Farm teams are often the unjustly neglected member of the family. When the big club is considered in the running for Lord Stanley, it casts a substantial shadow, certainly big enough to trivialize the quest for the Calder. However, things were different in Ottawa this last season, and rightly so. By mid-January, the Senators were about twenty points removed from even being whispered in a conversation about cup contention. By early April, the young players who had so energized the complacent squad during the waning months of a brutal campaign were sent back to Binghamton to begin a long playoff run. It was almost stopped short. Down 3-1 against the Los Angeles Kings' affiliate Manchester Monarchs, the Binghamton Senators needed some pretty big things to happen in order to survive the first round. Big things happened. We know the rest of the story, as fans in Ottawa paid closer attention to the team down the I-81 than ever before.
As this season begins, the cupboard is fuller than it has been in years, and Sens fans are constantly appraising the contents. Binghamton begins this year not as much under the shadow of the parent team as under the light of last year's successes and the weight of title defense.
This past summer witnessed a major revamping of Binghamton's roster. Lost either to promotion (Erik Condra, Colin Greening, Bobby Butler), European leagues (Andre Benoit, Roman Wick) or other NHL teams (Ryan Keller, Derek Smith) were seven of Binghamton's top ten scorers. Perhaps most prominent among the list is former captain Ryan Keller, who led by example in scoring important goals in the playoffs at important times. He signed with the Edmonton Oilers over the summer, and has been pretty helpful. Ryan Potulny was only a part of the Senators' organization from trade deadline day through to free agency, but he was an integral cog in Binghamton's championship run. Other players wearing the championship ring, but playing elsewhere include: defenseman Geoff Kinrade will play in the Czech Republic while Cody Bass, who knows the stretch of highway from Binghamton to Ottawa well, is now playing for the Columbus Blue Jackets. For a time, it seemed likely that Kaspars Daugavins, a major contributor and leader in the playoffs, might return to his native Latvia. However, late in the summer Daugavins signed a one-year, two-way deal to remain a Senator. Ottawa native Jason Bailey announced his retirement from hockey during the offseason.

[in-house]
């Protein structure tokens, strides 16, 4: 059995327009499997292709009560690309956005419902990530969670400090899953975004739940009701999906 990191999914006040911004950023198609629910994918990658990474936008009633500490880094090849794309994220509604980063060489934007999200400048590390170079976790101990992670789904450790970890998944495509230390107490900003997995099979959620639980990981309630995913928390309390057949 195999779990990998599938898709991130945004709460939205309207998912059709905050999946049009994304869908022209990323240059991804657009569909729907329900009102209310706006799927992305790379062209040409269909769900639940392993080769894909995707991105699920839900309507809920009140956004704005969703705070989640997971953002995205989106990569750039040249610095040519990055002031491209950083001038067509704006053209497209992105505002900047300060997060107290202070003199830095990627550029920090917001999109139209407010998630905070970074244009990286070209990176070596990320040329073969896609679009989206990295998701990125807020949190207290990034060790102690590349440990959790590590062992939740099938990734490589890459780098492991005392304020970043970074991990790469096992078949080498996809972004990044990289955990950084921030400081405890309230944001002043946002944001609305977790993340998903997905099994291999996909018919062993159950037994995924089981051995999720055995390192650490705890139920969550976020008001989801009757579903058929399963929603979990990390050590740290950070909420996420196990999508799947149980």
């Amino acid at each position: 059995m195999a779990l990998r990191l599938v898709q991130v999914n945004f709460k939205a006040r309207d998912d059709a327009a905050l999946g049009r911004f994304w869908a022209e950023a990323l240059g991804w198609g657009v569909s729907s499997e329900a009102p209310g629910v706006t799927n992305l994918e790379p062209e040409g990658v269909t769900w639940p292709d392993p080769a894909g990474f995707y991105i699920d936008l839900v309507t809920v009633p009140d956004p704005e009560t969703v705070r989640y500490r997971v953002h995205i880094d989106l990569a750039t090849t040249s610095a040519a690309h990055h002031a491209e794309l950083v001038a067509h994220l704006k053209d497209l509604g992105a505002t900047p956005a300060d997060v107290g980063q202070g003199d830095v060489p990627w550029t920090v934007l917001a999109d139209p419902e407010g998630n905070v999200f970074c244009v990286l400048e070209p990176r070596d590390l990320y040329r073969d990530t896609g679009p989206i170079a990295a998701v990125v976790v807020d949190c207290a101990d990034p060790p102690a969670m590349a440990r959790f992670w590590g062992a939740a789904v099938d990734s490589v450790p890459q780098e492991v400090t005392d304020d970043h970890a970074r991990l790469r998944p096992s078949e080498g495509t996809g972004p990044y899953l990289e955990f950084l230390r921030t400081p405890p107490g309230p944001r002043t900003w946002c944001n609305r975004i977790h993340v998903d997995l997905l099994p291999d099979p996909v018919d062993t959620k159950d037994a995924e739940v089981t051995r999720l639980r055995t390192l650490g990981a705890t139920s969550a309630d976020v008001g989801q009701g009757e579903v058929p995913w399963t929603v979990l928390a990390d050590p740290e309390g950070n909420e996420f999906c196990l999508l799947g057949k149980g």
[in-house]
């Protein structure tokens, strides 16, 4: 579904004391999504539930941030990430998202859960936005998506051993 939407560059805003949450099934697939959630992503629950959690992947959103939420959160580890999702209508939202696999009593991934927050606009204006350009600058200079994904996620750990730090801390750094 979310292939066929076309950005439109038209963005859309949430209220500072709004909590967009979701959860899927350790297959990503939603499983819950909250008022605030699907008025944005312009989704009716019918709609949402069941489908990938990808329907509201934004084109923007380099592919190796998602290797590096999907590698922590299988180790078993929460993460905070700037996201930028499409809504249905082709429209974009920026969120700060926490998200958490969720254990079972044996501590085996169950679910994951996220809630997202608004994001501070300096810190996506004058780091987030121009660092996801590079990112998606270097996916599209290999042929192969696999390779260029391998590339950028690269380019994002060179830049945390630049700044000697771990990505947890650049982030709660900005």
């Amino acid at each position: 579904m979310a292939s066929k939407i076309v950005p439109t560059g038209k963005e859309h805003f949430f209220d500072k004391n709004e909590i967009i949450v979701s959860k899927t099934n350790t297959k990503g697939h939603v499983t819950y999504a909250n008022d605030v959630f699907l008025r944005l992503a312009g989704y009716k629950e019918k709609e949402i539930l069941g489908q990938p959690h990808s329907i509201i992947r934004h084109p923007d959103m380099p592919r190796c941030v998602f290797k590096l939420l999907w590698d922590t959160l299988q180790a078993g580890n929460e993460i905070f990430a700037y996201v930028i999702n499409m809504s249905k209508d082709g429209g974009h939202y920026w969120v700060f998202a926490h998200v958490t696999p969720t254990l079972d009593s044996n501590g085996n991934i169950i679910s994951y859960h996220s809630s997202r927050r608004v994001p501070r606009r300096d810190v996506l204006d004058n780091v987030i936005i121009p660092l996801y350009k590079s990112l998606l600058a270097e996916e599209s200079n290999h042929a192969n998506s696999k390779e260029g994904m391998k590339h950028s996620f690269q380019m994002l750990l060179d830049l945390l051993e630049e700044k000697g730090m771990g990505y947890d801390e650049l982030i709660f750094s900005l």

Management was not about to leave roster gaps unfilled. Free agent signings of
Olli Jokinen Mark Parrish, Tim Conboy, Josh Godfrey, Bobby Raymond and Max Gratchev (who formerly spent some time in Elmira), helped to fill the void. The organization also signed two-way defender Lee Sweatt to a two-way deal, but Sweatt, recovering from the foot injury that prematurely ended his 2010-2011 season, retired from hockey to pursue other opportunities.
Going into training camp, I expected to be writing something about (at least) one of David Rundblad, Jared Cowen and/or Stephane Da Costa. Alas, our coaching staff had other plans. To my marginal chagrin, I will not be reporting on their progress and growth, as it will be in plain sight in Ottawa--for now. Still, there's lots of exciting talent that is going to be expected to put up points.
Corey Locke is likely to remain the top centreman in Binghamton. Although he has only received a saucerful of coffee in the NHL, there are few players as dynamic at the AHL level. To be sure, last year's MVP is an important asset. If Da Costa sticks north of the border, Locke will be joined at centre with Jim O'Brien and, although they can pivot to the wing, Louie Caporusso, Derek Grant, Andre Petersson, Pat Cannone, David Dziurzynski, Mike Hoffman, and probably Robin Lehner.